Laminar flame speed measurements of dimethyl ether in air at pressures up to 10atm
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Laminar flame speed measurements of dimethyl ether/air mixtures were made at 1, 5, and 10 atm with equivalence ratios ranging from 0.7 to 1.6. All experiments were performed in a large cylindrical constant-volume bomb with optical access. A new method for converting flame images into flame radii was used. Results reported in other studies were investigated, and some explanations on the disparities found are presented. A full uncertainty analysis was performed combining precision errors from data scatter with predicted systematic errors. Uncertainties ranging between 4.2% and 8.6% were found depending on the equivalence ratio and initial pressure. Experimental results agreed well with some other spherical flame experiments and counterflow flame measurements, but were found to be much lower than PIV-based stagnation flame results. Also, two spherical flame studies deviated significantly both in magnitude and trend. Critical radii and Peclet numbers, defined by the onset of rapid flame acceleration, were recorded for all high-pressure experiments. Markstein lengths were measured and showed a decreasing trend with increasing equivalence ratio. Three different methods were used to define the laminar flame thickness, and large disparities were found between them. In this study, the modeled temperature gradient method for the definition of flame thickness is preferred over other methods. Modeling was performed with the latest version of a C3 chemical kinetics mechanism. Good agreement is seen between the experimental results and the model at all pressures. Emphasis is placed in this paper on reporting experimental uncertainties, calculated density ratios, flame temperatures, and flame radii ranges used for data analysis, and the results resolve some discrepancies seen in the literature for dimethyl ether flame speeds. © 2010 Elsevier Ltd. All rights reserved.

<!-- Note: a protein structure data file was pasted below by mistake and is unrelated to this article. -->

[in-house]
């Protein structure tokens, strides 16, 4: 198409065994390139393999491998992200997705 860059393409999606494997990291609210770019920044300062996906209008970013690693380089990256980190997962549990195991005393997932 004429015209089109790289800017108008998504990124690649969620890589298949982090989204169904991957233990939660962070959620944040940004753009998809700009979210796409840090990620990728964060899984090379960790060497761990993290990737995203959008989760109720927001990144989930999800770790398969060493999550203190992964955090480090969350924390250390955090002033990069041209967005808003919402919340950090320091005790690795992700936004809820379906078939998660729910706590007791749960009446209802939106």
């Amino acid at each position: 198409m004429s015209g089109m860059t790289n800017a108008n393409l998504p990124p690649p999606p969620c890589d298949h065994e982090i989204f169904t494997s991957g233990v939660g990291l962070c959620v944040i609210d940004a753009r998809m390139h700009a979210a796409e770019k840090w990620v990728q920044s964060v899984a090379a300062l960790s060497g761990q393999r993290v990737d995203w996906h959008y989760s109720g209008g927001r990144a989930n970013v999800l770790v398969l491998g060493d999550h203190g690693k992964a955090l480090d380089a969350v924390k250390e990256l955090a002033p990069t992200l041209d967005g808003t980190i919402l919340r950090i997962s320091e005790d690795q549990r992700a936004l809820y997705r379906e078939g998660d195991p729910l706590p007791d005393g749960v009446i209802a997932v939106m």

author list (cited authors)
de Vries, J., Lowry, W. B., Serinyel, Z., Curran, H. J., & Petersen, E. L.